Magnetic compasses, which use the Earth's magnetic field to determine direction
Gyroscopic compasses, which use the principle of gyroscopic precession to determine direction
GPS compasses, which use GPS signals to determine direction
Optical compasses, which use a sighting mechanism to determine direction by aligning an object with a fixed point.
The magnetic compass is believed to have been first invented by the Chinese during the Han dynasty (206 BCE - 220 CE). However, it was not used for navigation until the Song dynasty (960-1279 CE), when Chinese navigators began using it to navigate ships at sea. The magnetic compass was first brought to Europe by traders during the 12th century, and it quickly became an essential tool for navigation.
During the Age of Exploration, the magnetic
compass played a crucial role in the success of voyages of discovery, such as those of Christopher Columbus and Ferdinand Magellan. In the centuries that followed, the compass was improved upon and combined with other navigational tools, such as the sextant and chronometer, to allow for more accurate navigation at sea.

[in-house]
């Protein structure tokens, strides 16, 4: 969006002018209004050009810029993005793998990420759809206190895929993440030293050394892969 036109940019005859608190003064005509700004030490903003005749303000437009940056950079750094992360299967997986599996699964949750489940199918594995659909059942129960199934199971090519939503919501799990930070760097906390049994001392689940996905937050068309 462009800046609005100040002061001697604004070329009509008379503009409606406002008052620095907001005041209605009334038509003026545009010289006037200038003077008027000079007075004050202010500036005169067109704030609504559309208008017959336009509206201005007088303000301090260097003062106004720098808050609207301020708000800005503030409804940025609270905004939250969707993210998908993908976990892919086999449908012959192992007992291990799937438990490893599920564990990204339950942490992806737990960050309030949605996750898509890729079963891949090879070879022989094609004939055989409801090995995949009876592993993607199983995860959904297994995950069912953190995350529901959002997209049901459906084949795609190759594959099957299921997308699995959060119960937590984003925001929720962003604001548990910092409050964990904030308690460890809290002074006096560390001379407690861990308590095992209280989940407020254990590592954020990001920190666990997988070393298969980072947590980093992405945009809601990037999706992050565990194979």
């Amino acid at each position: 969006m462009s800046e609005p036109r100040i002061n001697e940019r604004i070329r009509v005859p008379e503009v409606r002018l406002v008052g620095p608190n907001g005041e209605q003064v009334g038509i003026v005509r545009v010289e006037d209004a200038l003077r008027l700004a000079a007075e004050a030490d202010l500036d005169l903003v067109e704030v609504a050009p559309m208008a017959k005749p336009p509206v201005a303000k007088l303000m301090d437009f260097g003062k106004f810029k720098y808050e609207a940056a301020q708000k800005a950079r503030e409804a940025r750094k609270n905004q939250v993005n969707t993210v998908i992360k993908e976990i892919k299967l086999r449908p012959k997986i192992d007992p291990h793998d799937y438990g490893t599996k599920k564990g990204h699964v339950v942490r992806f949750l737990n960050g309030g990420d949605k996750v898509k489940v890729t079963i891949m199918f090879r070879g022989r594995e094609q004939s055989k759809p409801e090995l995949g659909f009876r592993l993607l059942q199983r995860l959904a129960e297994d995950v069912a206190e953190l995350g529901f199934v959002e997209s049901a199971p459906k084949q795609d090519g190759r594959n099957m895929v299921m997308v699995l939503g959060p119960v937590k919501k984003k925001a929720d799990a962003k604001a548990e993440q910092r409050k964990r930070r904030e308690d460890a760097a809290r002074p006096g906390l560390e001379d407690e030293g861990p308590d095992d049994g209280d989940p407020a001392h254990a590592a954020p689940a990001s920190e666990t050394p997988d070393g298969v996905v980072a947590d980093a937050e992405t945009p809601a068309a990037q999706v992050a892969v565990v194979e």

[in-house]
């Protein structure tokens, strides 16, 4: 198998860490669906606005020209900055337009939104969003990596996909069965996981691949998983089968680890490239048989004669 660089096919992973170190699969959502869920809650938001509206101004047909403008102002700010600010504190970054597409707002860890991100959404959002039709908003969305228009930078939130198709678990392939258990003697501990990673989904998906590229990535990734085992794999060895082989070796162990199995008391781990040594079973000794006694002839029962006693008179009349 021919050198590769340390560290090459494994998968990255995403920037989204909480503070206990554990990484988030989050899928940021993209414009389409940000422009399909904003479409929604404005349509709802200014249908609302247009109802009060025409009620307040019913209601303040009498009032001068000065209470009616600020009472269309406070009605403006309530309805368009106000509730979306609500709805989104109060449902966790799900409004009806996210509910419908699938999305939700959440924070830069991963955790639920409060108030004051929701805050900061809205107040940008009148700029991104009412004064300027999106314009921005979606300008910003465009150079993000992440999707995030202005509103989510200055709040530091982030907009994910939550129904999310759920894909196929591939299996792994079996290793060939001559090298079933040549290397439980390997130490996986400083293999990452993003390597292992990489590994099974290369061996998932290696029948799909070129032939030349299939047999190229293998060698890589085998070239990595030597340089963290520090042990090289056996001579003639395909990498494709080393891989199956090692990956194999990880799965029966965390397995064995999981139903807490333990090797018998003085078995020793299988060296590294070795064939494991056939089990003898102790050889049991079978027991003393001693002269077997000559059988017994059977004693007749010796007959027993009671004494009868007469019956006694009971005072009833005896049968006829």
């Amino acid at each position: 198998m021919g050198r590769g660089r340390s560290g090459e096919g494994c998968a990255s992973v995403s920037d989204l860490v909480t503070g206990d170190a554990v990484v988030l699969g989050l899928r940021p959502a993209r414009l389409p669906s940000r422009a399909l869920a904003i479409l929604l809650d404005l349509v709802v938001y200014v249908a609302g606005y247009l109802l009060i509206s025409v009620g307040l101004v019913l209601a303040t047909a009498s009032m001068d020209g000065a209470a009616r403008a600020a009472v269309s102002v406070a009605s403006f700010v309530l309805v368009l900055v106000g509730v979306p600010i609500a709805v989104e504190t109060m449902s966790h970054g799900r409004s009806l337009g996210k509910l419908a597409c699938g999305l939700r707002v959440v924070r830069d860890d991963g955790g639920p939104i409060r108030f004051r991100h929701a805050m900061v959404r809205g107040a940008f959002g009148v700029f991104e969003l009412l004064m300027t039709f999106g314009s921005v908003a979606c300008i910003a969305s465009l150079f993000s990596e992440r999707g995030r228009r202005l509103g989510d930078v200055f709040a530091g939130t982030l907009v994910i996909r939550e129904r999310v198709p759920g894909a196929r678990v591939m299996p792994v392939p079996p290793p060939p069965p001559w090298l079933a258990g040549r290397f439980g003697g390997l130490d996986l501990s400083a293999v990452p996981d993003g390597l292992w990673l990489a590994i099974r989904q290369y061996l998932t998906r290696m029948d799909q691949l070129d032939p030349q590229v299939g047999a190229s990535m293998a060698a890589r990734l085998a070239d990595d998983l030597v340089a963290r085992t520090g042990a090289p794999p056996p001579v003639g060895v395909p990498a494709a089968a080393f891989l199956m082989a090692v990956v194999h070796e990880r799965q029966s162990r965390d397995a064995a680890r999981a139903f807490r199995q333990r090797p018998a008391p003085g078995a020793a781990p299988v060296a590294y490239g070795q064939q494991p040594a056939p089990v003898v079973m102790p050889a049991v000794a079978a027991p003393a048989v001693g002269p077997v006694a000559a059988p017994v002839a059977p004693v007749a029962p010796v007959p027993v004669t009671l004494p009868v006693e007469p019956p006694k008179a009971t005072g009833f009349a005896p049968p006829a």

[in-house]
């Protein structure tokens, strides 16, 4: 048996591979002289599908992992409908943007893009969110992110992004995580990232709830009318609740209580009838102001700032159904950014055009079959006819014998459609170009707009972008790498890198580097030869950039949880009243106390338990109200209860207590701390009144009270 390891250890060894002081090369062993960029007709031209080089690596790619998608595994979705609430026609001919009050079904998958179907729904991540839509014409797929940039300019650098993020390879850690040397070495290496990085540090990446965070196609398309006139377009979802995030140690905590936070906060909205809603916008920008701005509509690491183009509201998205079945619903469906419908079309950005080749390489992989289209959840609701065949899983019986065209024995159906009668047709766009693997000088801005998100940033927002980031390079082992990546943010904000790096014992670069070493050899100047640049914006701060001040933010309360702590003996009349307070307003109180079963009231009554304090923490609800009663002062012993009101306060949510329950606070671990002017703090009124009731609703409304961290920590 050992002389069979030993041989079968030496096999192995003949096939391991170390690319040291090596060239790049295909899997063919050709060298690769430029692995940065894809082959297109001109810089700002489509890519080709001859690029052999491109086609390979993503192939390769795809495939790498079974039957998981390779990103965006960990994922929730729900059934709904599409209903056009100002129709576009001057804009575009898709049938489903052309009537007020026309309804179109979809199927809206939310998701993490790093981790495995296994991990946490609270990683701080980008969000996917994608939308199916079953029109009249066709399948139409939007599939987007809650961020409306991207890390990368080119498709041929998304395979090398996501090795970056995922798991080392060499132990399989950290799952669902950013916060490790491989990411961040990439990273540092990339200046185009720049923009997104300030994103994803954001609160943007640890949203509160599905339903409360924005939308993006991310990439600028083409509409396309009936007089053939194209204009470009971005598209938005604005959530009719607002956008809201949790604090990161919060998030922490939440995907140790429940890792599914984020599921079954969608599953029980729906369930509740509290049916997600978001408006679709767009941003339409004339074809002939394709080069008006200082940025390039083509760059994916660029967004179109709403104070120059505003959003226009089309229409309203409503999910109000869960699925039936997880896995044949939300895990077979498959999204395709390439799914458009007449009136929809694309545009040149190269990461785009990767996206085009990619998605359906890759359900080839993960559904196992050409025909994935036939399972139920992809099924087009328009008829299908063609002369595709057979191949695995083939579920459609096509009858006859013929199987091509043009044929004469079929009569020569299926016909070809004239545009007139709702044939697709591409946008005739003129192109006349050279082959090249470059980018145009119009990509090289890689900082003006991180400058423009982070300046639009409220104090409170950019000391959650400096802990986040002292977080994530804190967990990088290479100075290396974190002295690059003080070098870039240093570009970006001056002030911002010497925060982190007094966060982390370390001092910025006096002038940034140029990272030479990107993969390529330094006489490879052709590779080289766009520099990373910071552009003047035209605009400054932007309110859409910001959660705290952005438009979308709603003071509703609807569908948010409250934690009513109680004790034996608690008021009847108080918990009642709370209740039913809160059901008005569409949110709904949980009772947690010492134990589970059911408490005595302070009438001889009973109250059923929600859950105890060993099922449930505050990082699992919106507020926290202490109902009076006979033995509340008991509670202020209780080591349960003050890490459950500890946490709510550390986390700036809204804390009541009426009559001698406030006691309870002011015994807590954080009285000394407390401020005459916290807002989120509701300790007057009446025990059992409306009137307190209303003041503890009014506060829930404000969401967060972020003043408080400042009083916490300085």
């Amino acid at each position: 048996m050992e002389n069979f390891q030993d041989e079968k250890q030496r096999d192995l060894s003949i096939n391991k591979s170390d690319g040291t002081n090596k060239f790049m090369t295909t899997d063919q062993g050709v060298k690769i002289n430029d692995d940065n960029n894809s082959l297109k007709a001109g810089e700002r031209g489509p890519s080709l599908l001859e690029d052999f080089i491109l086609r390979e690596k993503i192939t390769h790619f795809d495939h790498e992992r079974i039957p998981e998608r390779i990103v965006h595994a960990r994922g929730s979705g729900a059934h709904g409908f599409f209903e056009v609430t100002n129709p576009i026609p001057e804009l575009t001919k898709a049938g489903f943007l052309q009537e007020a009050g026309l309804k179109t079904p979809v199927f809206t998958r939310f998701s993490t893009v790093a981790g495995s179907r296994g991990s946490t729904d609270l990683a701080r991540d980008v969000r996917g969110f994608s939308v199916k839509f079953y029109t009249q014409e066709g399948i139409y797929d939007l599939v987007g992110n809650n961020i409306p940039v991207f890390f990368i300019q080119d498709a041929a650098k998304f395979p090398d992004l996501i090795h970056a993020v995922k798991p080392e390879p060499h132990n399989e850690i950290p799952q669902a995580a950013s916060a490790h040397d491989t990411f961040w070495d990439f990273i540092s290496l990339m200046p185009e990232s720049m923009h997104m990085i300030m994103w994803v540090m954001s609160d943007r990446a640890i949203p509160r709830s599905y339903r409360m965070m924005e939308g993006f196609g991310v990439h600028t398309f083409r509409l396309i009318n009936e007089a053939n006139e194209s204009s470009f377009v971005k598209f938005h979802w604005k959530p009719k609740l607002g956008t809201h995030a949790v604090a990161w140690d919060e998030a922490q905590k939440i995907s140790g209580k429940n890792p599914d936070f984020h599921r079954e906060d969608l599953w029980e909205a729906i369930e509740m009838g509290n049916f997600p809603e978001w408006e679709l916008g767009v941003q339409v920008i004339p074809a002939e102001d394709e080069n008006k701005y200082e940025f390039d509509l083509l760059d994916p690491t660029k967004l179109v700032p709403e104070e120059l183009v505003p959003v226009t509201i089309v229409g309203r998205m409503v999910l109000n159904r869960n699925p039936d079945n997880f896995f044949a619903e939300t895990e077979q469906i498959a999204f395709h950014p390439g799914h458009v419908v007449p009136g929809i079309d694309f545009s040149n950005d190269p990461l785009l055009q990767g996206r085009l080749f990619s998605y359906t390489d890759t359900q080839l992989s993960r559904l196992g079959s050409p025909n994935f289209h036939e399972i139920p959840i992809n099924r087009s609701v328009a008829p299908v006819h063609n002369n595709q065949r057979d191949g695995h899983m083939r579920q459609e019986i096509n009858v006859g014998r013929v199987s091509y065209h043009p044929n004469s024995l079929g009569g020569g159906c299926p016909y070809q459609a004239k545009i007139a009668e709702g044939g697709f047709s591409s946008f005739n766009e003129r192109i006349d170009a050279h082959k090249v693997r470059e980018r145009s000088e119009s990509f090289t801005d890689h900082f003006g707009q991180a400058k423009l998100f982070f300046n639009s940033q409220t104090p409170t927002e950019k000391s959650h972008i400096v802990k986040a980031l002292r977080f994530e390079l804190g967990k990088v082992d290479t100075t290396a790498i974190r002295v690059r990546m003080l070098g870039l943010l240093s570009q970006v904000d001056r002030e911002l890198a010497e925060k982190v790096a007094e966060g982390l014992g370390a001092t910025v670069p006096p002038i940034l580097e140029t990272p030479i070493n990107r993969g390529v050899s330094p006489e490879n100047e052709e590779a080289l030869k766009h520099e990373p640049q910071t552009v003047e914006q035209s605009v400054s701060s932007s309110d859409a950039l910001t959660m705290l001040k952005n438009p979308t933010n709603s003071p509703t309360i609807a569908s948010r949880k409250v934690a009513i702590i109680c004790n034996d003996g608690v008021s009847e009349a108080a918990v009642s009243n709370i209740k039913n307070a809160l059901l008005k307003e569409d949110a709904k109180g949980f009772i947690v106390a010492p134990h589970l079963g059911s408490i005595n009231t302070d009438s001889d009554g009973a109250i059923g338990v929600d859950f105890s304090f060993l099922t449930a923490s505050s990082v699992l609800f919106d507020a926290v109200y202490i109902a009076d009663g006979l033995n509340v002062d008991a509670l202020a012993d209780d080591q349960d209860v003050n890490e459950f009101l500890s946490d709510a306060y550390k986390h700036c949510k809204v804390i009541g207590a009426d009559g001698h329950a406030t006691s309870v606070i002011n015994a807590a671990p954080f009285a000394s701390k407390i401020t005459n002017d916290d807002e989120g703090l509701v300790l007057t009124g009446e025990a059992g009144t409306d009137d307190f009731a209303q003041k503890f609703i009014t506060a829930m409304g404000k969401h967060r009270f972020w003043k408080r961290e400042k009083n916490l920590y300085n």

In the early 20th century, the magnetic compass was replaced by more advanced navigation systems such as radar and GPS
An uncommon late 19th century lacquered brass portable sundial by T & H doublet, with compass plateau supported on levelling screws and pivoting chapter ring with silvered face engraved with the instrument maker's details. In mahogany box (distressed) 16…
An antique Swiss pocket or travelling Compensated barometer, late 19th century, with maker's mark for W.Ecker, Lucerne, in a leather bound and silk lined travelling case and comprising a barometer compass and mercury thermometer, length 8.5 cm
A small Victorian pocket barometer, circa 1889, in gilded brass having a cream metal dial and a compass to the reverse, and inscribed Dr J F Ruddall 24.23.89; encased in an emerald silk and velvet lined leather box. Height 3 cm. Diameter 6 cm